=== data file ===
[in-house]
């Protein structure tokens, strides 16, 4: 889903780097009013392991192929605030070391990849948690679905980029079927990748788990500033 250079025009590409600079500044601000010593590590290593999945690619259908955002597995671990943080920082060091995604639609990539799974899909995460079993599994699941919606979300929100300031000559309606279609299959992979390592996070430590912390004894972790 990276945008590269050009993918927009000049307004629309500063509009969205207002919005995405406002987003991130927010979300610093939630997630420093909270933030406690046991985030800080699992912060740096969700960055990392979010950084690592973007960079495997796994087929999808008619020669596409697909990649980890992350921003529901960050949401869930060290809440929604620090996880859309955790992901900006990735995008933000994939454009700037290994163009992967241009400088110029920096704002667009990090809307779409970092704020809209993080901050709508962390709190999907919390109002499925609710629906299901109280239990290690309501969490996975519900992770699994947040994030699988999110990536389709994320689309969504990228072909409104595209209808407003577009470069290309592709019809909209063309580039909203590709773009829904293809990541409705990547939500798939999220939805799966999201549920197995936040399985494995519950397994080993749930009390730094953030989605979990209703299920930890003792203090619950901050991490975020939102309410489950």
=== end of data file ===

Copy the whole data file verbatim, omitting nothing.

[in-house]
């Protein structure tokens, strides 16, 4: 889903780097009013392991192929605030070391990849948690679905980029079927990748788990500033 250079025009590409600079500044601000010593590590290593999945690619259908955002597995671990943080920082060091995604639609990539799974899909995460079993599994699941919606979300929100300031000559309606279609299959992979390592996070430590912390004894972790 990276945008590269050009993918927009000049307004629309500063509009969205207002919005995405406002987003991130927010979300610093939630997630420093909270933030406690046991985030800080699992912060740096969700960055990392979010950084690592973007960079495997796994087929999808008619020669596409697909990649980890992350921003529901960050949401869930060290809440929604620090996880859309955790992901900006990735995008933000994939454009700037290994163009992967241009400088110029920096704002667009990090809307779409970092704020809209993080901050709508962390709190999907919390109002499925609710629906299901109280239990290690309501969490996975519900992770699994947040994030699988999110990536389709994320689309969504990228072909409104595209209808407003577009470069290309592709019809909209063309580039909203590709773009829904293809990541409705990547939500798939999220939805799966999201549920197995936040399985494995519950397994080993749930009390730094953030989605979990209703299920930890003792203090619950901050991490975020939102309410489950």